Johnathan Rice: A Return to New York

Music Features Johnathan Rice

A few years ago, when he was back in his hometown for a friend’s wedding, Johnathan Rice decided on a whim to stop by his 10-year high school reunion. As he tells it, he soon found himself among a sea of investment bankers and other former classmates with more conventional professions.

“I was the weirdest-looking guy there by a long-shot,” he laughs, his voice rising above the clamorous salsa music emitting from the North Hollywood Mexican restaurant where we’ve arranged our meeting.

To his credit, despite having achieved great acclaim in the past 10 years as a singer/songwriter and one half of the duo Jenny and Johnny (the “Jenny” in question being former Rilo Kiley frontwoman/girlfriend Jenny Lewis), Rice did not participate in any manner of “face rubbing.” He did, however, get to hear some people’s honest opinions of his post-high school decision to break into the music industry.

“One guy said to me, ‘When we heard what you what gonna do we just thought—man he’s just going to sleep with a bunch of groupies until his dick falls off!’” Rice says with a laugh. “But that didn’t happen.”

Indeed, circumstances have gone much better for the 30-year-old Scottish-American artist than his classmates could have anticipated. Now, after a nearly six-year gap from his previous solo record (2007’s Further North) Rice has returned with his third solo release, Good Graces.

He’s been nothing less than prolific in the intervening years. In the time since Further North, he’s worked extensively with Jenny Lewis, first as a producer on her 2008 solo record Acid Tongue and then as Jenny and Johnny. If that weren’t enough, he collaborated with Elvis Costello as a session musician for Costello’s 2008 album Momofuku.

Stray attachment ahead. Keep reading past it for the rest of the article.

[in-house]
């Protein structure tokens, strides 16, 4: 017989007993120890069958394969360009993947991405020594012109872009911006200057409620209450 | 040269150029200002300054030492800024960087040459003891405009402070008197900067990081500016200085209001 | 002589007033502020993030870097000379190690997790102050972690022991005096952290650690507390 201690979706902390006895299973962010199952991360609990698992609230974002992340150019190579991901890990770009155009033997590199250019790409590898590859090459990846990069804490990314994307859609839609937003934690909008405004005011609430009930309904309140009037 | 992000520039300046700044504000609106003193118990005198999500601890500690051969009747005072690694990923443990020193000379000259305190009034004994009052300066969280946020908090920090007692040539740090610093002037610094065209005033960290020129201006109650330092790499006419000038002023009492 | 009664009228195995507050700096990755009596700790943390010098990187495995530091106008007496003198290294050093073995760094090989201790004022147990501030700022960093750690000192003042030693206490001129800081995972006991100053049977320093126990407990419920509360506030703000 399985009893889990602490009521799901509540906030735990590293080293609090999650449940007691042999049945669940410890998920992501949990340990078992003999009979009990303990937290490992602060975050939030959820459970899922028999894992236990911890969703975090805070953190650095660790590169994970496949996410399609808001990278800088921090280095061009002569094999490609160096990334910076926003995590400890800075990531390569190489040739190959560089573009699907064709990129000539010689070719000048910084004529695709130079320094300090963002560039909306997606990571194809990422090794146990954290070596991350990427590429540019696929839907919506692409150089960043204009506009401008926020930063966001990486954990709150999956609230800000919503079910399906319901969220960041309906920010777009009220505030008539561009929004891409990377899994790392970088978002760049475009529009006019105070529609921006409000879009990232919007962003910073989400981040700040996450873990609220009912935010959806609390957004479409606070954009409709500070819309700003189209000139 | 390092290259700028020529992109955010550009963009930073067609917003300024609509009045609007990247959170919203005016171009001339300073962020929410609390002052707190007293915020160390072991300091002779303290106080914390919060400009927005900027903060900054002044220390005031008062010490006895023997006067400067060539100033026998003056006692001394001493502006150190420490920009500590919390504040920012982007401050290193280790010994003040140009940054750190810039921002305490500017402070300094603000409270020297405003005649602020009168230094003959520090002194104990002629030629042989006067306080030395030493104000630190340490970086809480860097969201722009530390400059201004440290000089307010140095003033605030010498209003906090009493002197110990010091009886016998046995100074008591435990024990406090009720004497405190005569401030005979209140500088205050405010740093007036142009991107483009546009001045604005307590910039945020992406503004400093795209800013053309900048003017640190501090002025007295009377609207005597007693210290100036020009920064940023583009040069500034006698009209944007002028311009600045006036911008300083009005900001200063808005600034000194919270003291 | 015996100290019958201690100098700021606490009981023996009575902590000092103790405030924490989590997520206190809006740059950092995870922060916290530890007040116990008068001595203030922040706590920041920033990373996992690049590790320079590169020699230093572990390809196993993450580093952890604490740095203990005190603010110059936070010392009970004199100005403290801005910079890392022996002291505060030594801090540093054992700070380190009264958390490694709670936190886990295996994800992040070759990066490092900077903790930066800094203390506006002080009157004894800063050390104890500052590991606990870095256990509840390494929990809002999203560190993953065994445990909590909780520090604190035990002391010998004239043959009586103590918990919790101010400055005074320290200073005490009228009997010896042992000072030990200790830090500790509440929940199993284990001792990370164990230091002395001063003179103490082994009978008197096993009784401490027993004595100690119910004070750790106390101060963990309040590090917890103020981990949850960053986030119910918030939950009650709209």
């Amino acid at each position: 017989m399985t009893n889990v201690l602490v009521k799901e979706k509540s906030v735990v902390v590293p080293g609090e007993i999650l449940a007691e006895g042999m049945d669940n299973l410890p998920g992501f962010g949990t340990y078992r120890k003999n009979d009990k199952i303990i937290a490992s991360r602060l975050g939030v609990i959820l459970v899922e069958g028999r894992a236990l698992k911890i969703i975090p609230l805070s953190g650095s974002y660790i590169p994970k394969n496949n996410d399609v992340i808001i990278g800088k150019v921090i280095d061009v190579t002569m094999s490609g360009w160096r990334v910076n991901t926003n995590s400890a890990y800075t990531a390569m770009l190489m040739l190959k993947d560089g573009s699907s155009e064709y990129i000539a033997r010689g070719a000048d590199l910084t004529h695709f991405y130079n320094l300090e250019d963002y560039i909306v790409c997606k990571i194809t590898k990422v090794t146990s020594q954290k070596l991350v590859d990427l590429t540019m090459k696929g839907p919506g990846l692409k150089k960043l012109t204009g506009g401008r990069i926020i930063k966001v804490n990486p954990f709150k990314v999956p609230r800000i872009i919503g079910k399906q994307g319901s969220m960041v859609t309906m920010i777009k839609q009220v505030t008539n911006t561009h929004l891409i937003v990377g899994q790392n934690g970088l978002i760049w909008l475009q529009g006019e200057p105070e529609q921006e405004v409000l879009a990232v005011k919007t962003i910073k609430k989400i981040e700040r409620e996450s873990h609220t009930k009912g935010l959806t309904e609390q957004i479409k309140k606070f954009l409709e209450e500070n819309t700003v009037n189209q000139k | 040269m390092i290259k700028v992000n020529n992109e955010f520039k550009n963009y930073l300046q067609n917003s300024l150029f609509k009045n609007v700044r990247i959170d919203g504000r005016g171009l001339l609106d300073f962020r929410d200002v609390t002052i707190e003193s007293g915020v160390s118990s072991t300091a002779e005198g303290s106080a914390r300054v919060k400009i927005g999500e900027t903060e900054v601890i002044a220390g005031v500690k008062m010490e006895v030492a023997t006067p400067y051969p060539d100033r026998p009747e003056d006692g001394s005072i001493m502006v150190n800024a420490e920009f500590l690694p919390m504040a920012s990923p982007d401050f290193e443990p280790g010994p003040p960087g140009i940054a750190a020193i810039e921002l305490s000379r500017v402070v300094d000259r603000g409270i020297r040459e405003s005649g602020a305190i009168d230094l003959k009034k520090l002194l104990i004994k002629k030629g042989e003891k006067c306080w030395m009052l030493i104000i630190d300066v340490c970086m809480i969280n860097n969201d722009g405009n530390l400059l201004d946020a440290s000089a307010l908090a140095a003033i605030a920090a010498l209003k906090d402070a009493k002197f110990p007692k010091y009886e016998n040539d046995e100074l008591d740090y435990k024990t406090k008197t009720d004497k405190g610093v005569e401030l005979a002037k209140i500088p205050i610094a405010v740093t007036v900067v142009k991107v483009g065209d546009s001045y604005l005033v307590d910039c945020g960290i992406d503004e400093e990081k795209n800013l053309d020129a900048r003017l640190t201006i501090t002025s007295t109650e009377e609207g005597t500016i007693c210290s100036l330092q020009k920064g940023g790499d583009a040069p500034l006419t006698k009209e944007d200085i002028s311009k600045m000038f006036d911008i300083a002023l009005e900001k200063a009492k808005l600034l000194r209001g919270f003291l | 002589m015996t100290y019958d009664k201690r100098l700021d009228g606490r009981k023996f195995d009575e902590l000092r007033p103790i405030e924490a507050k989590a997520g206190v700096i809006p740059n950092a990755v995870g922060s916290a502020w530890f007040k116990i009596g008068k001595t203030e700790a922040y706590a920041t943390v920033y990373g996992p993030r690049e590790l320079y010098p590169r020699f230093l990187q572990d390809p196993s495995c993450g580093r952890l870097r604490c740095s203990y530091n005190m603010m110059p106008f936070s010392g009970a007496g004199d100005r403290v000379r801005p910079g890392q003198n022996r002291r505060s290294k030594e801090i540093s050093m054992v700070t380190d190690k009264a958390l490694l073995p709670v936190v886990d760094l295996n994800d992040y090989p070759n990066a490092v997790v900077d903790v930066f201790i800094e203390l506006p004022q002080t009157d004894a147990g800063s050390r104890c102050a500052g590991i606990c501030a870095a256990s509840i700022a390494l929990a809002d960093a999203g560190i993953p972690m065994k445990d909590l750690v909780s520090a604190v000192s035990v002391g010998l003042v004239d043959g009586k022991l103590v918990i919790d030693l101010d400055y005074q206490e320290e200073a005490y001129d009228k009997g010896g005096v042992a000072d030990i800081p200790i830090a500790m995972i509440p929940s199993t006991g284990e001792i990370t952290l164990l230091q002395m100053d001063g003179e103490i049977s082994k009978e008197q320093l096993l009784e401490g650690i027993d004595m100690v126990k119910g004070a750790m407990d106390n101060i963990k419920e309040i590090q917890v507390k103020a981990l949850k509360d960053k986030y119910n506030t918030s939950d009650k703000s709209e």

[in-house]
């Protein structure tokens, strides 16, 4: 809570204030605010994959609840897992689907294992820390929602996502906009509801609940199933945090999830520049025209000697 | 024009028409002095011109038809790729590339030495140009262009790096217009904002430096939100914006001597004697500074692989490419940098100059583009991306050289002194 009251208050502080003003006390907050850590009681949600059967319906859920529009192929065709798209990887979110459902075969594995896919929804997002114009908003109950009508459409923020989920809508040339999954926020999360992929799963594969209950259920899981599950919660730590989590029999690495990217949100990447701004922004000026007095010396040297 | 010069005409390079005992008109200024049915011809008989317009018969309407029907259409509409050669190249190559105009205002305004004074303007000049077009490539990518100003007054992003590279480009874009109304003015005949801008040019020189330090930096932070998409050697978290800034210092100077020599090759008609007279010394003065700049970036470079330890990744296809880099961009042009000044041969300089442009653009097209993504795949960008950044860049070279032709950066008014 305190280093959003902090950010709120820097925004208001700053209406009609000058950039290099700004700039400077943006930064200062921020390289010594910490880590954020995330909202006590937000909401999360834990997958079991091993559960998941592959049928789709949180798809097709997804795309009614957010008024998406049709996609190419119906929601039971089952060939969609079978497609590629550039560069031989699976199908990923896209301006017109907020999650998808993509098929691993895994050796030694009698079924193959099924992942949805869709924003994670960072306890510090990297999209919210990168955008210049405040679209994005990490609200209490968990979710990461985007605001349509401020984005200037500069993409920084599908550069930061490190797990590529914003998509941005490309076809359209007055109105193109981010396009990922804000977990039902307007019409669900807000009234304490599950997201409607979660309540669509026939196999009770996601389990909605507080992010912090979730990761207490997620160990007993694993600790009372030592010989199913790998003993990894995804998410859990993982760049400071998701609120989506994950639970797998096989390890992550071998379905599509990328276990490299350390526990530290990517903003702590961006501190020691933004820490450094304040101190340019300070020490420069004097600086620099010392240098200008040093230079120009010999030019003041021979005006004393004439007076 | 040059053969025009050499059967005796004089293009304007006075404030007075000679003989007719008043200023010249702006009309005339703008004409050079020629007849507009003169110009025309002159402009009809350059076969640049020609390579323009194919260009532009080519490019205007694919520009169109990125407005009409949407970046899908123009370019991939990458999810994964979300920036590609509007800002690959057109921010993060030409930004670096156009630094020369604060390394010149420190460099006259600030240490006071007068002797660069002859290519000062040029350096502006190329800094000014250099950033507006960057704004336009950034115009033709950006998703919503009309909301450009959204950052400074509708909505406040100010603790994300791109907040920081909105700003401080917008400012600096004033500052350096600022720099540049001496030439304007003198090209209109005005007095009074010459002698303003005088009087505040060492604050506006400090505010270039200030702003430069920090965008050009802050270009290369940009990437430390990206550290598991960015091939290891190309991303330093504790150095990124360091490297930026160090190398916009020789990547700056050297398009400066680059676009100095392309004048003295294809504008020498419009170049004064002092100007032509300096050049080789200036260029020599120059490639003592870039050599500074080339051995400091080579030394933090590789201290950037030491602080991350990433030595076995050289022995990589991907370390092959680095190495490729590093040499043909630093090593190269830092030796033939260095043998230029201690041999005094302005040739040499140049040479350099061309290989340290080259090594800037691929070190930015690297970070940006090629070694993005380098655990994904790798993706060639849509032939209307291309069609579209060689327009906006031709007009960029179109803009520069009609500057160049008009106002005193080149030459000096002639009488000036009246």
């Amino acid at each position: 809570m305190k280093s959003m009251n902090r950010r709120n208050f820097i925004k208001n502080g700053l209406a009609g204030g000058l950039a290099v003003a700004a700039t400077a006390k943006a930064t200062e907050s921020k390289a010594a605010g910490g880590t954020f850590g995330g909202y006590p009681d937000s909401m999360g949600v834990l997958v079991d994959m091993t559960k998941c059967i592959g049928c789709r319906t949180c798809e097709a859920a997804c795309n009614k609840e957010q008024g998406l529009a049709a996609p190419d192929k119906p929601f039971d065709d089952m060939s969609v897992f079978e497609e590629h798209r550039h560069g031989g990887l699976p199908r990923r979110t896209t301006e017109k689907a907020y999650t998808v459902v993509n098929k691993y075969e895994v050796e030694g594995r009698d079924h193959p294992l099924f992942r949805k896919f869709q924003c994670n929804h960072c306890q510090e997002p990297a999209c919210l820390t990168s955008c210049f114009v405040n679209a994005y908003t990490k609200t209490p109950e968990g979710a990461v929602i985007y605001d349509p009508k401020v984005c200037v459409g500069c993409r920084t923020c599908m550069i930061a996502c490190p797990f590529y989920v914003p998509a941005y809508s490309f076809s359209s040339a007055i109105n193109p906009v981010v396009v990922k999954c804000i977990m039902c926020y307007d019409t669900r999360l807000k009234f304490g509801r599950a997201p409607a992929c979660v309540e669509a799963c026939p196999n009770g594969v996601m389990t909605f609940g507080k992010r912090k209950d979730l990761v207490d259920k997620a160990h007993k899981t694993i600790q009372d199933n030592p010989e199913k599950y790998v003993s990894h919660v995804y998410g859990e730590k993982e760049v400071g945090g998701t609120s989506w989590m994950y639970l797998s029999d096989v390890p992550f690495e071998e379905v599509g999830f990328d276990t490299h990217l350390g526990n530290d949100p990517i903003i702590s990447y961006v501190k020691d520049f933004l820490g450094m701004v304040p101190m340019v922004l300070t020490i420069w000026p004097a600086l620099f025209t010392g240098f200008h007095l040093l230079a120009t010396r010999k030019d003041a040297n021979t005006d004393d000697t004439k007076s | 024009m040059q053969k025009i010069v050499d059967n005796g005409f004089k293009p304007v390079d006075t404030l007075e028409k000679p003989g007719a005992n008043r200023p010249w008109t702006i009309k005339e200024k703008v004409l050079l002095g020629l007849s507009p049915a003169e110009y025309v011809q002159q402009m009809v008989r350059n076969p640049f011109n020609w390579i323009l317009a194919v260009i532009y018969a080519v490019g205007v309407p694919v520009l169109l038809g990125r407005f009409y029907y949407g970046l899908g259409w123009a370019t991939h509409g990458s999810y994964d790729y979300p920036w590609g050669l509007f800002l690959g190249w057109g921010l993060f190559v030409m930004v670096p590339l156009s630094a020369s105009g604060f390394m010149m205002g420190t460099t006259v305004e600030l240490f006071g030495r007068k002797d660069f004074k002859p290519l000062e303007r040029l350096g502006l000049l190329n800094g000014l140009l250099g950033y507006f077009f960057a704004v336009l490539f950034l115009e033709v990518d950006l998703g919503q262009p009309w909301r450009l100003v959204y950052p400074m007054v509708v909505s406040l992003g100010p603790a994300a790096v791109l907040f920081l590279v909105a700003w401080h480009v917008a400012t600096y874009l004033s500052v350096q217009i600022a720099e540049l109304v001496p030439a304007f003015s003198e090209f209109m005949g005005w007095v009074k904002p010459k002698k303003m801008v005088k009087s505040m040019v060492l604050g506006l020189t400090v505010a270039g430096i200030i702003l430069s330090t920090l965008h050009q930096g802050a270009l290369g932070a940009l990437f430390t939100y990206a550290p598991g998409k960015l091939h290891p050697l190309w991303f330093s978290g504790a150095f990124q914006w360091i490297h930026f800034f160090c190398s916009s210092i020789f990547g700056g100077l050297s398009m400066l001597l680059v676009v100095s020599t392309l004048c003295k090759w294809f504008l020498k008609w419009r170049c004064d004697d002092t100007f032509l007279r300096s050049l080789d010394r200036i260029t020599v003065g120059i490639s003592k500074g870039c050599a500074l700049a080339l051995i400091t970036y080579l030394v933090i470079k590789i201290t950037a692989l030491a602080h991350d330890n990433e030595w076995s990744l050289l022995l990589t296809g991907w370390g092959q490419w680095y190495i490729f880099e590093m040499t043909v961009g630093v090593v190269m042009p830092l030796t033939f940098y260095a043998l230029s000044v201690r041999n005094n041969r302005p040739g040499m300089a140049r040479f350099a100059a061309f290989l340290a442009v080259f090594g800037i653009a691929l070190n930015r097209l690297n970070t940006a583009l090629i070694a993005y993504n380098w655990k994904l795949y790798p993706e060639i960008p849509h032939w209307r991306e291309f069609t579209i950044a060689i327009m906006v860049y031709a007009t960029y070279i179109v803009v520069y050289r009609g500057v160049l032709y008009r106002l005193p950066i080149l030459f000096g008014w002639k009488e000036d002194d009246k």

This year alone, Rice claims to have written close to 40 songs.

In spite of this wealth of material, Good Graces proves to be concise affair. Boasting only nine tracks, the whole album clocks in at just over 30 minutes. That’s not to say Rice has skimmed on quality, with jaunty, folk-inspired tunes like “Acapulco Gold” and “Nowhere at the Speed of Light” sharing space with appropriately melancholy fare like album closer “That Summer Feeling.”

“I think this is the best of what I’ve done so far,” Rice says of the release. “People say you lose your inhibition when you become 30. For me, when I turned like 28 I was already like, ‘I just truly, honestly stopped giving a shit about what people thought of me or my music or whatever they assume my personality is.’ I just try to identify my own spirit and where I want to come from.”

Rice wrote the majority of the album while camped out at a friend’s New York apartment. It was his first time living in New York for any extended period since his first disastrous venture into the city almost 11 years prior (more on that later). Moreover, in spite of the album’s spirited pacing, Rice says the emotional state it came from was far from his brightest.

“It was very dark for me and some other people in my life. Very confusing. That’s all I probably want to say,” he explains. “[I] definitely found myself—rather than using my thoughts and my melodies to vent—I tried to make myself feel better with the music and using it as a healing thing.”

Of course, while Rice would be the first to say he lives a lucky existence, it’s far from the first dark period in his career.

Born in Alexandria, Va., he spent most his childhood and adolescence dividing his time between Virginia and Glasgow, Scotland, where his parents originally hailed from. While he claims living in California has somewhat eroded his Scottish brogue, it continues to flare up every now and then, particularly when he uses words like “lovely.”